In the sweat of thy face shalt thou eat bread (Genesis 3:19; King James Bible)
And also, ye yourselves will succor those that stand in need of your succor; ye will administer of your substance unto him that standeth in need; and ye will not suffer that the beggar putteth up his petition to you in vain, and turn him out to perish. (Mosiah 4:16; Book of Mormon)
As Latter-day Saints, we have an obligation to care for those who are in need. To this end the Church has established a number of programs to assist those in need. Chief amongst these is the Fast Offering program. Every month, the members of the church fast for 24 hours and take the funds that would have been used to purchase food for those meals and donate to the Fast Offering program. This money is then used to help those who do not have money to get food for their families and pay for other things. Other notable programs are the Perpetual Education Fund and the church Humanitarian Relief.
However, even with these funds available, those who are in need are still required to do all they can to provide for themselves. For as God commanded Adam after the Fall, “In the sweat of thy face shalt thou eat bread.” This commandment holds as true today as it did then. We are obligated to provide for our own needs.
Yet there are many people who are not capable of supporting themselves through any number of extenuating circumstances. In these situations the Church counsels that they should first seek assistance from family. If their families are not able to help, then they are to seek assistance from the Church.
In todays world, many may ask, “What about government run welfare programs? Are they not to be used to help those in need?” As a Latter-day Saint and a Libertarian, the answer should be a resounding, “No.”
Why is it we should not be seeking help from those government programs such as Food Stamps or Medicare? The answer is two fold.
The first reason is that the money that is used to fund these programs is taken from the people without their permission. This is stealing. It does not matter how noble the ends are, they do not justify the breaking of any of God’s commandments. God requires that our alms and gifts should be given with our full heart.We cannot justify the collective theft from those who have to give to those who have not.
The second reason is that the programs are indiscriminate in their giving. How is this a bad thing? First is the state of mind of the person receiving the aid.
Thou shalt not be idle; for he that is idle shall not eat the bread nor wear the garments of the laborer. (Doctrine and Covenants 42:42)
I will admit that at one point in my life I was dependent on government aid. These were not the best times of my life, financially speaking. During this time, I was witness to all kinds of abuse of these government programs by those seeking aid. One prominent example came while I was sitting in the waiting room of the Human Services building. Behind me sat two people having a conversation about signing up. One had never done so and was in the process of filling out the application. The other was answering questions.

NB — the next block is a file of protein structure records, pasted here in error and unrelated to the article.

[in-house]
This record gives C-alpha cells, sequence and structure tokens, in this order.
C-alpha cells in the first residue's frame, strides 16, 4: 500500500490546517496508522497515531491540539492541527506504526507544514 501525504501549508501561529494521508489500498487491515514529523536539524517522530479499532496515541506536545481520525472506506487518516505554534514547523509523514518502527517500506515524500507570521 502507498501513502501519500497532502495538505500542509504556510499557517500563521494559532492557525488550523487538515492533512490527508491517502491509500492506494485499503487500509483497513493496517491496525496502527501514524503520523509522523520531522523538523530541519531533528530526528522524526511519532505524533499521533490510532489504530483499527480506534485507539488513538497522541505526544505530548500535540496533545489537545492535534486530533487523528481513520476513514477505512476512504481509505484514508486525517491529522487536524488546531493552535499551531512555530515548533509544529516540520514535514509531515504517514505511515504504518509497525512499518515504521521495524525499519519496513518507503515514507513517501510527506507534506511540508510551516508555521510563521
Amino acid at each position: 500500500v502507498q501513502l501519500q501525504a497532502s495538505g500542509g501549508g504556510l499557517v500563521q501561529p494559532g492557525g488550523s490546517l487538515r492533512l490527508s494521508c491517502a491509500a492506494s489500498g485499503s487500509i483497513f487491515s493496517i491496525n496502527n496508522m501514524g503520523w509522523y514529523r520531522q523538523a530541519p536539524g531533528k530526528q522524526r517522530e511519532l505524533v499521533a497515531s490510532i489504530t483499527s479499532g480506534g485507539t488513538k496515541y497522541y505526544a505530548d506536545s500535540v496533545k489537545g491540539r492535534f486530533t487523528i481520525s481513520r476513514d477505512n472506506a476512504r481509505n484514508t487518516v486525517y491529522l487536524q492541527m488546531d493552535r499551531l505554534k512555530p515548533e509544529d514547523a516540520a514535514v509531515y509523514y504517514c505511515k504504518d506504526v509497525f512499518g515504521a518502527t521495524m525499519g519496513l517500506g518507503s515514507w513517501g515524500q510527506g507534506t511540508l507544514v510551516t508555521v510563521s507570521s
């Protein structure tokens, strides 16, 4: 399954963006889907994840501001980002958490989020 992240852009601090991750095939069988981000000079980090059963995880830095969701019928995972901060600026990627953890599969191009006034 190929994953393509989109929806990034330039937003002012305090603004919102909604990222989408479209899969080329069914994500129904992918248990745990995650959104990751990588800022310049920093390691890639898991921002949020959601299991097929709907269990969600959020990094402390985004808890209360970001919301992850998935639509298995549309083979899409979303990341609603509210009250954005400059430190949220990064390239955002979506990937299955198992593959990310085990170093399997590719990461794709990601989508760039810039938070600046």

The person helping then noticed that the new person was getting ready to fill out the home address portion of the application. At this point the person helping told the other person to claim they were homeless because they could get more money that way. This person liked that idea and followed the advice.
So herein lies the problem of government welfare programs. For one, the money is stolen from those who have and secondly is given indiscriminately to not only those who are truly in need but also to those who abuse the system.
So what is to be done? The answer is to end government run welfare programs and let the people of this country give to those charities that they feel will meet the needs of the people in the most efficient ways.
I would that ye should impart of your substance to the poor, everyman according to that which he hath, such as feeding the hungry, clothing the naked, visiting the sick and administering to their relief, both spiritually and temporally, according to their wants.
And see that all these things are done in wisdom and order. (Mosiah 4:26-27; Book of Mormon)
That last sentence is the key. All these things should be done in wisdom and in order. That is not the way the government has run their program. It is run using an ideal that the lord has warned us against.
Wo unto the poor men, whose hearts are not broken, whose spirits are not contrite, and whose bellies are not satisfied, and whose hands are not stayed from laying hold upon other men’s goods, whose eyes are full of greediness, and who will not labor with their own hands! (Doctrine and Covenants 56:17)
God in his infinite wisdom commanded us to avoid coveting our neighbors’ possessions. So as Latter-day Saints we need to avoid coveting. We need to labor for our own sustenance and we need to give when ever we can to those in need.
The government is incapable of running an efficient and useful welfare program. If the government would turn over control over the welfare of the people to the people, they will be more willing to part of their substance to those organizations and charities they feel are most successful in their missions. Those charities that do not work or not as well as others will lose donations and will eventually close making room for those charities that actually work. This will make the overall system and the state of the poor and needy far better in the short and long run.
If the government will simply stay out of the way of the people, then it will become far easier to reach the status of Zion.
And the Lord called his people Zion, because they were of one heart and one mind, and dwelt in righteousness; and there was no poor among them. (Moses 7:18; Pearl of Great Price)